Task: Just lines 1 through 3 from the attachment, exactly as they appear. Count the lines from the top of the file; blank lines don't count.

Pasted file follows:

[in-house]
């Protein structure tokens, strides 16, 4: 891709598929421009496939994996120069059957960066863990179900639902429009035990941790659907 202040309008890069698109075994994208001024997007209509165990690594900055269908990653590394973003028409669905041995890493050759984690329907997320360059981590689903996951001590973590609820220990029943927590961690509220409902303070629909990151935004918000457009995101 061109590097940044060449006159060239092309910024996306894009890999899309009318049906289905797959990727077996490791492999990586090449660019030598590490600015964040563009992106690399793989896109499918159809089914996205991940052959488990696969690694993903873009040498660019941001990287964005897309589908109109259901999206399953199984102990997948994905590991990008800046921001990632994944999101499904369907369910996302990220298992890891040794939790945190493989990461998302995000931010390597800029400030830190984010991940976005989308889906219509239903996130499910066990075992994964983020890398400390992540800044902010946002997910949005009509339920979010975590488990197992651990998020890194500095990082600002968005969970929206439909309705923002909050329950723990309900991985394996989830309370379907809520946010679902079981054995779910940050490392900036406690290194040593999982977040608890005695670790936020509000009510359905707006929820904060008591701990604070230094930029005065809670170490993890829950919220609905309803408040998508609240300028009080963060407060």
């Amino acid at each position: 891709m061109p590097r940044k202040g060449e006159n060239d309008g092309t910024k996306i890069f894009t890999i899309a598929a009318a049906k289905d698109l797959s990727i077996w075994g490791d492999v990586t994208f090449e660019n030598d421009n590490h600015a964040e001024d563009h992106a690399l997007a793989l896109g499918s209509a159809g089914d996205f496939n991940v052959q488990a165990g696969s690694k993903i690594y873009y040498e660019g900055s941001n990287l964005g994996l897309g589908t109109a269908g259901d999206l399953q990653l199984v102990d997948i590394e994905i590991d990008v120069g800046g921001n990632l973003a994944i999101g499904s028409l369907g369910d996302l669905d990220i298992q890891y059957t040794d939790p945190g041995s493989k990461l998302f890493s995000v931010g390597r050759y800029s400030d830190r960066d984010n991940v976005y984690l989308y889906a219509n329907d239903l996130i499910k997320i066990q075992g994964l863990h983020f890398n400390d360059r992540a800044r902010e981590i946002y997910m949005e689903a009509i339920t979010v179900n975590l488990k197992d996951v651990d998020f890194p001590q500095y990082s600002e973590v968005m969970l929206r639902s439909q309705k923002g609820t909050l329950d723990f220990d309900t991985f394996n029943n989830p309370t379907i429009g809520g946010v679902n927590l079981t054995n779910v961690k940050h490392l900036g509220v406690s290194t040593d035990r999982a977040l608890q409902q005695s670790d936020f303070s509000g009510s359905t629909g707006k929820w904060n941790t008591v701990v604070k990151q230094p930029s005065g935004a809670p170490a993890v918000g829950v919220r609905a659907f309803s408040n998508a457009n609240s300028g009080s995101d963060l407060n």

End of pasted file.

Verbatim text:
[in-house]
């Protein structure tokens, strides 16, 4: 891709598929421009496939994996120069059957960066863990179900639902429009035990941790659907 202040309008890069698109075994994208001024997007209509165990690594900055269908990653590394973003028409669905041995890493050759984690329907997320360059981590689903996951001590973590609820220990029943927590961690509220409902303070629909990151935004918000457009995101 061109590097940044060449006159060239092309910024996306894009890999899309009318049906289905797959990727077996490791492999990586090449660019030598590490600015964040563009992106690399793989896109499918159809089914996205991940052959488990696969690694993903873009040498660019941001990287964005897309589908109109259901999206399953199984102990997948994905590991990008800046921001990632994944999101499904369907369910996302990220298992890891040794939790945190493989990461998302995000931010390597800029400030830190984010991940976005989308889906219509239903996130499910066990075992994964983020890398400390992540800044902010946002997910949005009509339920979010975590488990197992651990998020890194500095990082600002968005969970929206439909309705923002909050329950723990309900991985394996989830309370379907809520946010679902079981054995779910940050490392900036406690290194040593999982977040608890005695670790936020509000009510359905707006929820904060008591701990604070230094930029005065809670170490993890829950919220609905309803408040998508609240300028009080963060407060």
């Amino acid at each position: 891709m061109p590097r940044k202040g060449e006159n060239d309008g092309t910024k996306i890069f894009t890999i899309a598929a009318a049906k289905d698109l797959s990727i077996w075994g490791d492999v990586t994208f090449e660019n030598d421009n590490h600015a964040e001024d563009h992106a690399l997007a793989l896109g499918s209509a159809g089914d996205f496939n991940v052959q488990a165990g696969s690694k993903i690594y873009y040498e660019g900055s941001n990287l964005g994996l897309g589908t109109a269908g259901d999206l399953q990653l199984v102990d997948i590394e994905i590991d990008v120069g800046g921001n990632l973003a994944i999101g499904s028409l369907g369910d996302l669905d990220i298992q890891y059957t040794d939790p945190g041995s493989k990461l998302f890493s995000v931010g390597r050759y800029s400030d830190r960066d984010n991940v976005y984690l989308y889906a219509n329907d239903l996130i499910k997320i066990q075992g994964l863990h983020f890398n400390d360059r992540a800044r902010e981590i946002y997910m949005e689903a009509i339920t979010v179900n975590l488990k197992d996951v651990d998020f890194p001590q500095y990082s600002e973590v968005m969970l929206r639902s439909q309705k923002g609820t909050l329950d723990f220990d309900t991985f394996n029943n989830p309370t379907i429009g809520g946010v679902n927590l079981t054995n779910v961690k940050h490392l900036g509220v406690s290194t040593d035990r999982a977040l608890q409902q005695s670790d936020f303070s509000g009510s359905t629909g707006k929820w904060n941790t008591v701990v604070k990151q230094p930029s005065g935004a809670p170490a993890v918000g829950v919220r609905a659907f309803s408040n998508a457009n609240s300028g009080s995101d963060l407060n």